I had the pleasure of talking about the impact of at-home learning during the pandemic on Real America’s Voice with Tudor Dixon and Steve Gruber. You can click here to watch the interview! You can find the transcription of the interview below.
Online learning is not ideal for anybody, but some people just don’t learn online at all. What’s going on with our children and how detrimental is this?
So unfortunately, our kids have too much free time on their hands and not enough social interaction which is really impacting their mental health. We as mental health professionals on the front lines are seeing increases as much as 84% in depression in kids who have never experienced depressive symptoms before. And a 94% increase in anxiety. It is hard for kids to learn in that kind of system (online school) without the social support and interaction. Our kids just aren’t getting enough of what they need socially and emotionally through interactions with adults as much as they need to be. The greatest impact of these statistics is for ages 18-24.
If you’re a parent right not and you have a child you seem to not be able to reach, what’s a bit of advice you can give those parents that have kids whose behavior is a little bit different, but they don’t know how to talk to them right now?
I think you start by listening well, and assuring your kids know that you are listening without judgment. Let your kids know that whatever they are struggling with, you are not going to be disappointed in them for it, and that y’all can find a solution together. I think important questions to be asking our kids are “How well are you sleeping?” and “Are able to fall asleep and sleep through the night?” A lot of kids have anxiety right before bed. Be watching their eating patterns, but even more questions like “What’s something you’re worrying about?” or “When’s the last time you cried?”
You’ve got parents that are experiencing stress and anxiety themselves because of work pressures or their jobs have been lost and they have kids to teach and all of this other pressure. So, it compounds itself, I think, these mental health questions because the parents because the parents who are responsible for the kids are having challenges and struggles themselves, don’t you think?
I think the main message I’m sending to parents right now is “Put your own mask on first.” That means you may need to engage a mental professional and get a mental health checkup to see how you’re doing. You might be struggling, not just with your job, but working from home. We are seeing more martial struggles and conflicts, and divorce rates are going up. Take care of yourself. Model for your children good mental health practices like physical exercise, taking care of your mindset, and spiritual practices. Talk to your children about these things, and about how you are working through your own struggles through positive self-talk and encouraging yourself. The WHO has announced increases in depression and behavior and mental health disorders by 75%. That is going to impact the children in their homes.
We’ve seen really young children committing suicide, but there’s also self-harm that we are not so aware of and parents aren’t understanding what to about that. Explain what that looks like. What is self-harm?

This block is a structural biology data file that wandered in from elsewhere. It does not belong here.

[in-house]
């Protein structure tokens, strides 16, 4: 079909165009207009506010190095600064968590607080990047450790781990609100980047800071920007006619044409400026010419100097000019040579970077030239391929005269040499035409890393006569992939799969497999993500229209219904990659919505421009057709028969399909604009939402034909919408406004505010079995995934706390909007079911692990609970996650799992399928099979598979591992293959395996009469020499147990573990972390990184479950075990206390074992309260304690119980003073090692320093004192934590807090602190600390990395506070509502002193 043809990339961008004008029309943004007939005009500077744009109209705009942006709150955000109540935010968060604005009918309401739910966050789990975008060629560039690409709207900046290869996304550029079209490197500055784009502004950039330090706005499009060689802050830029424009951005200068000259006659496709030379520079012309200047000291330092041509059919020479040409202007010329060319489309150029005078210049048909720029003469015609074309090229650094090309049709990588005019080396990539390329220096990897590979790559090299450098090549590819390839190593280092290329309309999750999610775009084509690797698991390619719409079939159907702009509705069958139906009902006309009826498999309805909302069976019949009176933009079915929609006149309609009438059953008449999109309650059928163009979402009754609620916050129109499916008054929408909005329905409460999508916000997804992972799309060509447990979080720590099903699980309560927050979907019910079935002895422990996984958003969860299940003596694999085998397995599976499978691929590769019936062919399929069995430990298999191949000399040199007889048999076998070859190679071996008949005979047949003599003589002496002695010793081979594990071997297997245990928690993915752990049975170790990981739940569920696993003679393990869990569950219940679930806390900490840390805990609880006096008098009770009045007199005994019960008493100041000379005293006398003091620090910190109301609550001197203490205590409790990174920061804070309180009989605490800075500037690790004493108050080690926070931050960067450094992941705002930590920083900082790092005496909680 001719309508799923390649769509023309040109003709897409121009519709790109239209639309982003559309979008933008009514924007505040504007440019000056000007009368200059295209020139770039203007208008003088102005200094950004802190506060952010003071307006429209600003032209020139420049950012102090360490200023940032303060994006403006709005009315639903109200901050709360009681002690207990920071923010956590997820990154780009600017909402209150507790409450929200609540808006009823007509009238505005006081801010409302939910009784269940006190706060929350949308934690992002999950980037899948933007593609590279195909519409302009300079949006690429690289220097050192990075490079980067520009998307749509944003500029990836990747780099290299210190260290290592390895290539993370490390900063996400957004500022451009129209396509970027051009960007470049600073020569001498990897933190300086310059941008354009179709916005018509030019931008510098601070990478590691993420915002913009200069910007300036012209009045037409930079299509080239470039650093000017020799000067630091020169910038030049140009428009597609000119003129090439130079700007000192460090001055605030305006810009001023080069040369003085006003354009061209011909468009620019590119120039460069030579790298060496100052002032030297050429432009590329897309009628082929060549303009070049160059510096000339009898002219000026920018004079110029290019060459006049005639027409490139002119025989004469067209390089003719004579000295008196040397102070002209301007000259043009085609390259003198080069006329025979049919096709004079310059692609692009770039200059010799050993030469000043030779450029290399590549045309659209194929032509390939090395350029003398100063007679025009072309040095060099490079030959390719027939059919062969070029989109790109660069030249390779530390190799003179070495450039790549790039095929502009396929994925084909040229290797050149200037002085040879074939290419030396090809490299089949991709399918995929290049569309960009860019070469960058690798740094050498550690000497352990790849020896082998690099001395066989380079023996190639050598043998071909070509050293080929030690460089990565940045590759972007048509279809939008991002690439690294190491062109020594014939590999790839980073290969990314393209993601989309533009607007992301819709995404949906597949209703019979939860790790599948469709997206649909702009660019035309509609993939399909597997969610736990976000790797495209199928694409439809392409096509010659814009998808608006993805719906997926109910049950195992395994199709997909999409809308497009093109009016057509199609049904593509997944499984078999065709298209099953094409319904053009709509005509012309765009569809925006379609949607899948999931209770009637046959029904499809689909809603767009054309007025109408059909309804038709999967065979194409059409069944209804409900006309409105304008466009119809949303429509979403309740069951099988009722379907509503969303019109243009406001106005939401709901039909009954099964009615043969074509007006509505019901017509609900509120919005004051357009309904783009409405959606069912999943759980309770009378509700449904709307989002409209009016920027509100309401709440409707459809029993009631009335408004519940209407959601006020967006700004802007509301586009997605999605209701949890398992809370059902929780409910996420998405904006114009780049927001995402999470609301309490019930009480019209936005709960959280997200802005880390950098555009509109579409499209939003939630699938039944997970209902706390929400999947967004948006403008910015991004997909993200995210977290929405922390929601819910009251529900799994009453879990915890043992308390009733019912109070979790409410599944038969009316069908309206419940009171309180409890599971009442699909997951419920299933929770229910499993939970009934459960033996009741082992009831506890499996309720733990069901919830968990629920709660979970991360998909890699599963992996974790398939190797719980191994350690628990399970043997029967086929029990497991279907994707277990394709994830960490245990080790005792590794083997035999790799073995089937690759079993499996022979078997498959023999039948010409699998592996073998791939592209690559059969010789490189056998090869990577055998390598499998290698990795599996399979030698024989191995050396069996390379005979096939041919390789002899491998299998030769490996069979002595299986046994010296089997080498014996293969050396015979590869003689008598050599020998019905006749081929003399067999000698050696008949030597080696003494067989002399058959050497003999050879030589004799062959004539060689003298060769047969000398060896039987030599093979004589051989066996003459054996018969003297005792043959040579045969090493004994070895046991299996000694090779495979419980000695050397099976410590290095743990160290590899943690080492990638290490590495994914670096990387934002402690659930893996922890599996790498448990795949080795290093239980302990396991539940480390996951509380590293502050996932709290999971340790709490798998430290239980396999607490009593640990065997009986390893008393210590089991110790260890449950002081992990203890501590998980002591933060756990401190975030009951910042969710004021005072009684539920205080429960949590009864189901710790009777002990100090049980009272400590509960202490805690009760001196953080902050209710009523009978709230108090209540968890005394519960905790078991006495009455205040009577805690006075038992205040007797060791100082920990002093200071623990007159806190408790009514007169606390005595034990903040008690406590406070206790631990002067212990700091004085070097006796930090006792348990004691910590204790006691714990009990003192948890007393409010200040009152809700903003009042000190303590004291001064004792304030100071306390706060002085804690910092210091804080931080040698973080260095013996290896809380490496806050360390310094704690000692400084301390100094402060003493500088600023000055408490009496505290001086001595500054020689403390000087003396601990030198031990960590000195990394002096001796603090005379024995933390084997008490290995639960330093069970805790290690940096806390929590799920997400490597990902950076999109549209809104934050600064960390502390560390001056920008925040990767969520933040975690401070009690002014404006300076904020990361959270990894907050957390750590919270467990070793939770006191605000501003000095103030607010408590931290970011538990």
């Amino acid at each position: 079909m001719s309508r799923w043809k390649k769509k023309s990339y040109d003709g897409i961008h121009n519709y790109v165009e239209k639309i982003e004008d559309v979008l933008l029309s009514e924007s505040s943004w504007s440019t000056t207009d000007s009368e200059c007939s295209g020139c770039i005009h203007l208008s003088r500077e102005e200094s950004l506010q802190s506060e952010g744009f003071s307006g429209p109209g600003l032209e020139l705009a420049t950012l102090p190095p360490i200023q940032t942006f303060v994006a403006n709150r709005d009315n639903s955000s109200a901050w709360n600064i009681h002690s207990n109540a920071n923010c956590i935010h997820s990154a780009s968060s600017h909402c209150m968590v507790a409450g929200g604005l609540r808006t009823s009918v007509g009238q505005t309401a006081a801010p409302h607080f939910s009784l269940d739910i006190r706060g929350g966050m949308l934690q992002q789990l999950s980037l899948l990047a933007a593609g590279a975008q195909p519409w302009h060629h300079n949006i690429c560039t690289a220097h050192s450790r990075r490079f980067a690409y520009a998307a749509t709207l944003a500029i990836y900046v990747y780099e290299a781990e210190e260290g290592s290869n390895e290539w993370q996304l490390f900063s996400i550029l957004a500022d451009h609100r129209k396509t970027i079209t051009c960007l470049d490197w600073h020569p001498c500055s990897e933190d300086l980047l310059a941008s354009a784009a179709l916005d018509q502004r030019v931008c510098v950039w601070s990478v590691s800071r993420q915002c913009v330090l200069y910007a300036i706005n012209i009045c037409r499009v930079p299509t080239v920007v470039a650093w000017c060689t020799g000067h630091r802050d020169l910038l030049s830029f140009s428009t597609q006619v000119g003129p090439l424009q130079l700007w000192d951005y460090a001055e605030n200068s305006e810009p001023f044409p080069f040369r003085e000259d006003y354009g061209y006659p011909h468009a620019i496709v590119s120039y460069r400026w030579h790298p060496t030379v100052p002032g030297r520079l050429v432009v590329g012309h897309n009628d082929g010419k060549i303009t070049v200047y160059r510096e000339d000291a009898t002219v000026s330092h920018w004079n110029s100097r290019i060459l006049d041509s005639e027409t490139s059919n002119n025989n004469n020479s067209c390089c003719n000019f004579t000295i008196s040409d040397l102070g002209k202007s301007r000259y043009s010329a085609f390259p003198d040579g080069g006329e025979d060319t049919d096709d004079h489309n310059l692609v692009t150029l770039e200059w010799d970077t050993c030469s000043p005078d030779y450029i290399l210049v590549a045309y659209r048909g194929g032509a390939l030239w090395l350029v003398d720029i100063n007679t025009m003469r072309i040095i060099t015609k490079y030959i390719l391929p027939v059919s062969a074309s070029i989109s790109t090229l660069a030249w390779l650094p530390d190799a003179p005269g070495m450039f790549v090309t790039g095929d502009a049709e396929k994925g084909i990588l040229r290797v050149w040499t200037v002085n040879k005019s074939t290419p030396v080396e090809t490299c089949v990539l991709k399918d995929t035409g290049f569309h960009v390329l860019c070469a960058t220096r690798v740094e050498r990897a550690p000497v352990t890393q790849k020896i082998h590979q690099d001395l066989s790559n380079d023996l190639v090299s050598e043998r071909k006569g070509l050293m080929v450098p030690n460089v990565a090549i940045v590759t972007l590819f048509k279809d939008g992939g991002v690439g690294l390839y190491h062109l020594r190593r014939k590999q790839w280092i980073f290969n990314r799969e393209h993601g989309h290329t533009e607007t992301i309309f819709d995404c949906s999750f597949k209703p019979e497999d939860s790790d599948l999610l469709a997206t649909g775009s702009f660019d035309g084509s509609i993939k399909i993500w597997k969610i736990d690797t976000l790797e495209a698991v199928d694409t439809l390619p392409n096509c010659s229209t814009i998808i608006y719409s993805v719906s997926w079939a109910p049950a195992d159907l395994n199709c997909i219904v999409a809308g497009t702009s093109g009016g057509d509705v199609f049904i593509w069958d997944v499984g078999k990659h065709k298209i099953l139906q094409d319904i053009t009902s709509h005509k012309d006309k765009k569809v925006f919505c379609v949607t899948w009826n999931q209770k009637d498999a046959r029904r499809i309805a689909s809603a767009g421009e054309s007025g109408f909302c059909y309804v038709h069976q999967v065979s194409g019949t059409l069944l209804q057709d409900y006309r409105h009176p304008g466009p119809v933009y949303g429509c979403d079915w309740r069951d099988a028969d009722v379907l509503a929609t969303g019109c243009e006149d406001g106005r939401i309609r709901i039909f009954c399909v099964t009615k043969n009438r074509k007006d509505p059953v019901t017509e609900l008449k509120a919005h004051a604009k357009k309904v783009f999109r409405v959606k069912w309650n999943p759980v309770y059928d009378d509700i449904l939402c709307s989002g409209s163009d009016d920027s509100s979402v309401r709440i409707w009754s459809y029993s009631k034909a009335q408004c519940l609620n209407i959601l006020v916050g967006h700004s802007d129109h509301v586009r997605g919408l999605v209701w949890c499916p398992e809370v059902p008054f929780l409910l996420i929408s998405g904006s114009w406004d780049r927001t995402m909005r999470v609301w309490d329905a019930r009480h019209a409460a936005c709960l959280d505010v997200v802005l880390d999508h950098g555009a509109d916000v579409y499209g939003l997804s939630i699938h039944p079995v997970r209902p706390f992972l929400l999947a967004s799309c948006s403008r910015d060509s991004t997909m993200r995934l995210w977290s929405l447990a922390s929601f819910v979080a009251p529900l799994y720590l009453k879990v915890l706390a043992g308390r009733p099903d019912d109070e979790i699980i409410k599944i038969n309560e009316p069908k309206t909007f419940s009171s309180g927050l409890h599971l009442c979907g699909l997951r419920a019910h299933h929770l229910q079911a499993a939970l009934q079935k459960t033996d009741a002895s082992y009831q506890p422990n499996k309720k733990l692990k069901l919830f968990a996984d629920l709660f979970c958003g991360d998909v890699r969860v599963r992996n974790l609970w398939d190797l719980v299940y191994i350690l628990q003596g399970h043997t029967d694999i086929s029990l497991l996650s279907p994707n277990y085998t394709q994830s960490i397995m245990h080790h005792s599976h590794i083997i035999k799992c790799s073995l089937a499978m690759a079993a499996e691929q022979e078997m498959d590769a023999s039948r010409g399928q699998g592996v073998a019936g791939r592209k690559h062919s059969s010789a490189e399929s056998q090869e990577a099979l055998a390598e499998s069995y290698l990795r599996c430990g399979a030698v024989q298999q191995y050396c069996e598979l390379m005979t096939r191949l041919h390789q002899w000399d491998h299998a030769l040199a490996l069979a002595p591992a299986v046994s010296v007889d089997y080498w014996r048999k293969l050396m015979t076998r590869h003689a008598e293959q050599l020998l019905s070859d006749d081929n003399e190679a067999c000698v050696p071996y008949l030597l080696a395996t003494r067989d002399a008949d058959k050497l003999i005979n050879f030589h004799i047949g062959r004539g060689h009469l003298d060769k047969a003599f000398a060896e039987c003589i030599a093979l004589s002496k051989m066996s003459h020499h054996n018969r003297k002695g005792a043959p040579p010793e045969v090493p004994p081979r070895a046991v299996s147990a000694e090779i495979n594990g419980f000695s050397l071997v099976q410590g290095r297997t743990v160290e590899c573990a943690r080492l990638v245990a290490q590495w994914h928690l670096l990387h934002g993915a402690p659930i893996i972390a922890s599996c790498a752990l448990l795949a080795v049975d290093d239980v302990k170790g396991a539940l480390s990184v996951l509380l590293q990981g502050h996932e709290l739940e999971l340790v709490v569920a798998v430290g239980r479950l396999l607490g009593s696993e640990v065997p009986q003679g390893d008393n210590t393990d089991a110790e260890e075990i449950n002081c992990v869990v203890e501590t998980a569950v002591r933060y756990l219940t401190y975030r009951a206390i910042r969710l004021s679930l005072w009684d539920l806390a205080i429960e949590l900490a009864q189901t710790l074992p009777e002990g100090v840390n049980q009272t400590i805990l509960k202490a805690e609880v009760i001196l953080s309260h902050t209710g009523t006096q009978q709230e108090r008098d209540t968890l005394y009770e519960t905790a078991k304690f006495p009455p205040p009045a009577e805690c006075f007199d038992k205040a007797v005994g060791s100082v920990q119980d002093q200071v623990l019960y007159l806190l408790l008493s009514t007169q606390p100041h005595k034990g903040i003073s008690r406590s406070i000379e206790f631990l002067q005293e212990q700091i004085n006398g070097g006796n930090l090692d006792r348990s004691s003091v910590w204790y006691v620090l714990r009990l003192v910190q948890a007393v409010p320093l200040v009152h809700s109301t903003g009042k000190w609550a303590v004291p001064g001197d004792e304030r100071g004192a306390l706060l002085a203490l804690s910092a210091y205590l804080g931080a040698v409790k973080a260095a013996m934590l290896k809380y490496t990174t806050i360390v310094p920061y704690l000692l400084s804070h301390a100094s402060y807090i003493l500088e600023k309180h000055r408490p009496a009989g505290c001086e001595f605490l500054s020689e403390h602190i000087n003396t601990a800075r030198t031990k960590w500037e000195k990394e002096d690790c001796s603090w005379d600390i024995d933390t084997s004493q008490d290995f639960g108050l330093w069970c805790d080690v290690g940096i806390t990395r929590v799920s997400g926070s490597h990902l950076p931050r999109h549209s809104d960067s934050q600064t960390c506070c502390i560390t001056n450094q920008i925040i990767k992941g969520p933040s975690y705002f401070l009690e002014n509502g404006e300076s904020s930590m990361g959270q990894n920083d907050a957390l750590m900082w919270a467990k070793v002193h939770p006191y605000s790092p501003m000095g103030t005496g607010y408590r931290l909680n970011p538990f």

So non-suicidal self-injury is different from self-harm. It’s usually a manifestation of anxiety that’s turned into depression. A child may make marks on their arm or wrists, and unfortunately some of their peers are teaching them that this is a good way to cope with your emotions. When we create physical harm on our body, it creates a reaction that shuts down the intensity of the negative emotions. But what we must help kids realize, is that there are better ways to cope than this. Parents need to be aware and be watching for this. If a child does it once, its kind of like substance abuse and it could be experimental, but when you have a child who is consistently doing this, what they are trying to control can quickly gain control over them. That is when it is so important to seek professional help. I can intervene so much faster with a treatment plan on a child who has just started, rather than a child who has begun to hide it and are making deep marks to manage their emotional pain.
It’s just so frightening– everything we have to deal with as parents. I can only imagine what these children are going through, the isolation the lack of socialization you talked about and then the coping mechanisms…then of course there’s the use of drugs and alcohol and other substance abuse issues that, again, become ver pronounced in that 18-24 year old age bracket you talked about. That’s also something that’s not going to be healed overnight. It’s going to be a long term generational problem, potentially– the mental health, the drug abuse, the substance abuse and, I’ll say frankly, unhealthy coping mechanisms.
That is why I’m here and I think this is why me and other mental health professionals are reaching out to say we have a better way to cope. We have practices like meditation, mindfulness, and learning how to breathe well.
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